Meet Jamal Abdulahi
At a time when immigrants and the very values that make America great are under attack, Jamal Abdulahi is an only-in-America success story. Jamal and his wife Sahra Ali are raising four daughters and continue to serve the community just as Jamal has done his entire adult life. Now, Jamal is ready to take his advocacy to Washington. He will be a leader in resisting Donald Trump’s divisive and discriminatory policies. No challenge is too big for Jamal Abdulahi. He will successfully represent Minnesota’s 5th Congressional District with your help!
For those who say people kill not gun, I would say what really kills is white privilege, not guns. We are living in a time, where a black kid could be shot by the police for holding a toy gun and young Muslims can be sent to life in prison for daring to think of a gun. At the same time, white folks are actually, buying and carrying, machine, and assault weapons, threatening and intimidating neighbors, teachers, friends and classmates under the watch eyes of our law enforcements, as in the latest shooting at Parkland High School in Florida. During the Summer of 2016, the Twin Cities watched the second biggest terrorism trial in America, lasting 17 days. Three young Somali men with ‘no history of violence’—which is actually the name of a new documentary by filmmaker Ellie Bernstein–were put on trial, and sentenced to a combined 95 years in prison for allegedly plotting to join ISIS although the three men pleaded not guilty. I attended some of the trial, where none of the jurors looked like peers of these young men. And question like “When you visited the mosque, did you recite jihad verses’ was asked of defendants.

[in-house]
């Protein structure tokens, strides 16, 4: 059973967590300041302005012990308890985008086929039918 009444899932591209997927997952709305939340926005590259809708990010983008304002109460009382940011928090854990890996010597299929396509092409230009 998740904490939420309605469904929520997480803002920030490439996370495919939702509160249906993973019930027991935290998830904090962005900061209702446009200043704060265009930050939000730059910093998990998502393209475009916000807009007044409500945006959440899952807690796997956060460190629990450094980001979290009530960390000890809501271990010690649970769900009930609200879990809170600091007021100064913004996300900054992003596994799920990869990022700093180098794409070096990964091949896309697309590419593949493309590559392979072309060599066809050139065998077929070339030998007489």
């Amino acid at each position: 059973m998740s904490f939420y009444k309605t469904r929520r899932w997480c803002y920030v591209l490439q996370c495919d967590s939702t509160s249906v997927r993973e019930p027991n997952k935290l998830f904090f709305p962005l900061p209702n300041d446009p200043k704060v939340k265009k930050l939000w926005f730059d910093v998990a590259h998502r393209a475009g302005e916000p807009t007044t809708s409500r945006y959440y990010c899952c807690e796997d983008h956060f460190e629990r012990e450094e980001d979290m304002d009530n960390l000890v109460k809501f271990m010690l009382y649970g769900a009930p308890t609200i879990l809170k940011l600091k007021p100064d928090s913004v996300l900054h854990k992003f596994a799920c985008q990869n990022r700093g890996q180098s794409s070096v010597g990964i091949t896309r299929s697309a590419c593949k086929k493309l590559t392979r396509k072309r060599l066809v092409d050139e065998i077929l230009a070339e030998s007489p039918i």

Writer/director Musa Syeed’s film takes place in Minneapolis, which hosts a sizable Somalian immigrant community. The story, regarding a down-on-his-luck Somalian refugee named Adan (Barkhad Abdirahman), doesn’t shy away from showing the specific cultural conflicts a Muslim Somalian immigrant may face in the U.S., but the general issues depicted could easily apply to someone from any culture or country. Just like many people who leave their lives behind in order to start from scratch in the U.S., Adan tries to integrate into society while working to make a life for himself, all the while struggling to keep in touch with his culture and religion.